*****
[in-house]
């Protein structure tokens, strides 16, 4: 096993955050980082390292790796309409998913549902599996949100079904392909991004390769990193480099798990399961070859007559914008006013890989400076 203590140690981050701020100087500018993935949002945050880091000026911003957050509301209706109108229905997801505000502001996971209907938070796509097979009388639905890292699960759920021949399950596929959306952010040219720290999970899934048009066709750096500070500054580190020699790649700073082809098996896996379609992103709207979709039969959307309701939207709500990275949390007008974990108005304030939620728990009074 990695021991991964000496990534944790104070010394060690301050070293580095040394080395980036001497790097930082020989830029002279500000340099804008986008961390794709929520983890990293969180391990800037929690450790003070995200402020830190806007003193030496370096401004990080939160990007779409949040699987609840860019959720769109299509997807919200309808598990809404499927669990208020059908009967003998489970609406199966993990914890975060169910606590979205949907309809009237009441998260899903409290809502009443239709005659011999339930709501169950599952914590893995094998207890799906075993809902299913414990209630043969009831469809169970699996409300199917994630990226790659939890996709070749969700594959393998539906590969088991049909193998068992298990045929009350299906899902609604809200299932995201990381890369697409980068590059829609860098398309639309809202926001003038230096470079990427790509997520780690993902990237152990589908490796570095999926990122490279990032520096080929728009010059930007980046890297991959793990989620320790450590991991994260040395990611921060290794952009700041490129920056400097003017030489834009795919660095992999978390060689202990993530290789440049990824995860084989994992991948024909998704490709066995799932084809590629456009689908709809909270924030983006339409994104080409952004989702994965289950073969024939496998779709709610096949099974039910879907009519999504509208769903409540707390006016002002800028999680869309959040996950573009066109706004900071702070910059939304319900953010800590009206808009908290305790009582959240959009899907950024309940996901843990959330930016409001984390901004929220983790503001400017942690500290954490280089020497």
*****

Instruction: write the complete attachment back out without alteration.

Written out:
[in-house]
């Protein structure tokens, strides 16, 4: 096993955050980082390292790796309409998913549902599996949100079904392909991004390769990193480099798990399961070859007559914008006013890989400076 203590140690981050701020100087500018993935949002945050880091000026911003957050509301209706109108229905997801505000502001996971209907938070796509097979009388639905890292699960759920021949399950596929959306952010040219720290999970899934048009066709750096500070500054580190020699790649700073082809098996896996379609992103709207979709039969959307309701939207709500990275949390007008974990108005304030939620728990009074 990695021991991964000496990534944790104070010394060690301050070293580095040394080395980036001497790097930082020989830029002279500000340099804008986008961390794709929520983890990293969180391990800037929690450790003070995200402020830190806007003193030496370096401004990080939160990007779409949040699987609840860019959720769109299509997807919200309808598990809404499927669990208020059908009967003998489970609406199966993990914890975060169910606590979205949907309809009237009441998260899903409290809502009443239709005659011999339930709501169950599952914590893995094998207890799906075993809902299913414990209630043969009831469809169970699996409300199917994630990226790659939890996709070749969700594959393998539906590969088991049909193998068992298990045929009350299906899902609604809200299932995201990381890369697409980068590059829609860098398309639309809202926001003038230096470079990427790509997520780690993902990237152990589908490796570095999926990122490279990032520096080929728009010059930007980046890297991959793990989620320790450590991991994260040395990611921060290794952009700041490129920056400097003017030489834009795919660095992999978390060689202990993530290789440049990824995860084989994992991948024909998704490709066995799932084809590629456009689908709809909270924030983006339409994104080409952004989702994965289950073969024939496998779709709610096949099974039910879907009519999504509208769903409540707390006016002002800028999680869309959040996950573009066109706004900071702070910059939304319900953010800590009206808009908290305790009582959240959009899907950024309940996901843990959330930016409001984390901004929220983790503001400017942690500290954490280089020497």